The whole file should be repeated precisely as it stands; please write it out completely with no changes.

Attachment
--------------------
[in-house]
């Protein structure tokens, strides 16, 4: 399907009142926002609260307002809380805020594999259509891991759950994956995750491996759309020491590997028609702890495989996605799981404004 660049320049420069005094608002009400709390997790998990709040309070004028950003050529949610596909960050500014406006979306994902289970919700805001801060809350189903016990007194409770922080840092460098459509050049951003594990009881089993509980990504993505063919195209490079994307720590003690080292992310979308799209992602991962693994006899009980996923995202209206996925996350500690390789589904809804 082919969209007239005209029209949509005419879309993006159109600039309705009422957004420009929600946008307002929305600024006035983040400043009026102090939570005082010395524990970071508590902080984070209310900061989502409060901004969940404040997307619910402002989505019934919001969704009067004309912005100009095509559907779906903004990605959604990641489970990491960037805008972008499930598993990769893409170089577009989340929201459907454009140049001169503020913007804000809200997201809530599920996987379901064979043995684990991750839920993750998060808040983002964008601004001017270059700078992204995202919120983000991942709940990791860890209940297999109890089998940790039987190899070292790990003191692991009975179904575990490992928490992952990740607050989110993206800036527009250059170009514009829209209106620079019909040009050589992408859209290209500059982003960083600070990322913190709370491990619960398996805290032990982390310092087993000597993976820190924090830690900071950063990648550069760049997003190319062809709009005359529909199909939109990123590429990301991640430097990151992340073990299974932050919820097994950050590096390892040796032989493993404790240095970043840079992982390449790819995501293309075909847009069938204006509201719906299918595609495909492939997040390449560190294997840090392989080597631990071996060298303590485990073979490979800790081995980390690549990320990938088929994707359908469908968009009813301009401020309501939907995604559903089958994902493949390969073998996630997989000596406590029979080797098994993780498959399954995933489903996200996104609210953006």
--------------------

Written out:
[in-house]
């Protein structure tokens, strides 16, 4: 399907009142926002609260307002809380805020594999259509891991759950994956995750491996759309020491590997028609702890495989996605799981404004 660049320049420069005094608002009400709390997790998990709040309070004028950003050529949610596909960050500014406006979306994902289970919700805001801060809350189903016990007194409770922080840092460098459509050049951003594990009881089993509980990504993505063919195209490079994307720590003690080292992310979308799209992602991962693994006899009980996923995202209206996925996350500690390789589904809804 082919969209007239005209029209949509005419879309993006159109600039309705009422957004420009929600946008307002929305600024006035983040400043009026102090939570005082010395524990970071508590902080984070209310900061989502409060901004969940404040997307619910402002989505019934919001969704009067004309912005100009095509559907779906903004990605959604990641489970990491960037805008972008499930598993990769893409170089577009989340929201459907454009140049001169503020913007804000809200997201809530599920996987379901064979043995684990991750839920993750998060808040983002964008601004001017270059700078992204995202919120983000991942709940990791860890209940297999109890089998940790039987190899070292790990003191692991009975179904575990490992928490992952990740607050989110993206800036527009250059170009514009829209209106620079019909040009050589992408859209290209500059982003960083600070990322913190709370491990619960398996805290032990982390310092087993000597993976820190924090830690900071950063990648550069760049997003190319062809709009005359529909199909939109990123590429990301991640430097990151992340073990299974932050919820097994950050590096390892040796032989493993404790240095970043840079992982390449790819995501293309075909847009069938204006509201719906299918595609495909492939997040390449560190294997840090392989080597631990071996060298303590485990073979490979800790081995980390690549990320990938088929994707359908469908968009009813301009401020309501939907995604559903089958994902493949390969073998996630997989000596406590029979080797098994993780498959399954995933489903996200996104609210953006």